The Dodgers have the best offense of any NL playoff team

Don’t believe me? I don’t blame you. The Dodgers scored 4.32 runs per game in the regular season, well below average. But there are a few problems with looking at that figure. First, the Dodgers are not the same team today that they were in April. Second, backups and scrubs are far less likely to see playing time in the postseason. Last, and most importantly, we can’t look at a team’s performance record and assume that they’ll continue to perform the same. So, we have to figure out which players are on the roster, which ones are likely to play, and what the true talent of those players are going forward.

I did just that, here’s what I came up with:

A Dodger lineup consisting of Rafael Furcal, Russell Martin, Manny Ramirez, Andre Ethier, James Loney, Matt Kemp, Casey Blake, Blake Dewitt, and some random pitcher will score something like 5.18 runs per game. That figure is the result of current Marcel projections for each those players, assuming an average-hitting pitcher for two plate appearances, and a league-average pinch-hitter for two more.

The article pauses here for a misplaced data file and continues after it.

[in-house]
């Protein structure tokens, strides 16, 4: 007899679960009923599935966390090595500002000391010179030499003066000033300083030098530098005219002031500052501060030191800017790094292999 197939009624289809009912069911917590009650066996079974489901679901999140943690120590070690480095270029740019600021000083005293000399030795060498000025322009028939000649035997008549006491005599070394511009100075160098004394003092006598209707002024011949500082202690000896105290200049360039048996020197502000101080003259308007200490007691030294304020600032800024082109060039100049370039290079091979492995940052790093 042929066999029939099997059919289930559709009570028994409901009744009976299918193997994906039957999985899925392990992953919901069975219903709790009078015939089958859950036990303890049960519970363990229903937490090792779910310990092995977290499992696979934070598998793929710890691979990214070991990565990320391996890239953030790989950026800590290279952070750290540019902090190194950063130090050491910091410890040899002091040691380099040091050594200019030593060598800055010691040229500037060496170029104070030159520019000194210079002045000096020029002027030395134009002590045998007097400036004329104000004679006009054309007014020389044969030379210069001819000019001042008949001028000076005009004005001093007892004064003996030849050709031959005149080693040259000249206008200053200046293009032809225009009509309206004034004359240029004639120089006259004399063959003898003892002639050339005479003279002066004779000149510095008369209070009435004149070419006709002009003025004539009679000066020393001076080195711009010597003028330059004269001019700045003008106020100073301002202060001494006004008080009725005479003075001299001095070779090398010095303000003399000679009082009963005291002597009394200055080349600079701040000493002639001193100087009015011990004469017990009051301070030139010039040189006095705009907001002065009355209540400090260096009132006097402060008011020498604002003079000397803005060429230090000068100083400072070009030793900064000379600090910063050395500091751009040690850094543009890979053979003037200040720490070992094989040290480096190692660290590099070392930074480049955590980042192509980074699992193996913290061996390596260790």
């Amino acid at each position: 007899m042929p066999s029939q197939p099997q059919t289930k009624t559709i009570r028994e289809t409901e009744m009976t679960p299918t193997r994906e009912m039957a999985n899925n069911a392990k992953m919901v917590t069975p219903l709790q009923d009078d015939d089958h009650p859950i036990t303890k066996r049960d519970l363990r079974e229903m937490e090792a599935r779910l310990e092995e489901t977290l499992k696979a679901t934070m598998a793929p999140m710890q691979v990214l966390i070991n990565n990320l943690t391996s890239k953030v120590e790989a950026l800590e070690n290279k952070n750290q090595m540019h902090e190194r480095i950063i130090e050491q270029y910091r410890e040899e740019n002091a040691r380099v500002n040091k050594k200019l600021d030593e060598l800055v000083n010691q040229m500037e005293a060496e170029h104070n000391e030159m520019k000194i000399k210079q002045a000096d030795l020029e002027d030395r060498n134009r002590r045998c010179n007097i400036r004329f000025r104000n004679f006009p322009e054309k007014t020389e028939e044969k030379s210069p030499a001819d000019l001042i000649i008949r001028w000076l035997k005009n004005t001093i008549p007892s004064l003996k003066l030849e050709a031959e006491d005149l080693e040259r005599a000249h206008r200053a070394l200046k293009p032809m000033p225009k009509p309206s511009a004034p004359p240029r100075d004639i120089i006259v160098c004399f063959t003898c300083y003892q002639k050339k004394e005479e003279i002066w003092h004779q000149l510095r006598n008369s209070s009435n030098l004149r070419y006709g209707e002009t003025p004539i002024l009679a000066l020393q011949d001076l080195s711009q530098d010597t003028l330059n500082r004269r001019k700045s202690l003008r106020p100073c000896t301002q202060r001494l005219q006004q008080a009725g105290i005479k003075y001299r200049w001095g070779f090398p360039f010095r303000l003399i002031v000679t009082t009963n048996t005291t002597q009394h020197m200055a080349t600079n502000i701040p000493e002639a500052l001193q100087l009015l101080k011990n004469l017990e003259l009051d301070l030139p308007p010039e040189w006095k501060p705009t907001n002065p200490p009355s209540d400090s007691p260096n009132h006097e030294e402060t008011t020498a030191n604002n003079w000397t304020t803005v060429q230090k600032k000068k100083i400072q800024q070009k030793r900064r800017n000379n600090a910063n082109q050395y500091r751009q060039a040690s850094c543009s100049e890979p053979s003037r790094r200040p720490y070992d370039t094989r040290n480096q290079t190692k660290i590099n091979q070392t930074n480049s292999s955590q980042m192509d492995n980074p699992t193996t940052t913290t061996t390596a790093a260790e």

As for the other NL playoff teams:

Cubs: Alfonso Soriano, Ryan Theriot, Derrek Lee, Aramis Ramirez, Geovany Soto, Jim Edmonds, Mike Fontenot, Kosuke Fukudome, and a pitcher will score around 5.12 runs per game. If Mark DeRosa gets back in the lineup at Fukudome’s expense, that figure will jump to 5.20.

Phillies: Jimmy Rollins, Chase Utley, Jayson Werth, Ryan Howard, Pat Burrell, Shane Victorino, Pedro Feliz, Carlos Ruiz, and a pitcher will score around 5.08 runs per game.

Brewers: Mike Cameron, Ray Durham, Ryan Braun, Prince Fielder, J.J. Hardy, Corey Hart, Bill Hall, Jason Kendall, and a pitcher will score around 4.83 runs per game, by far the worst among NL playoff contenders. Luckily for them, they’ve got CC Sabathia pitching pretty much every game!

Feel free to quibble with the lineups if I missed an obvious injury or managerial tendency. Any interest in seeing the AL?

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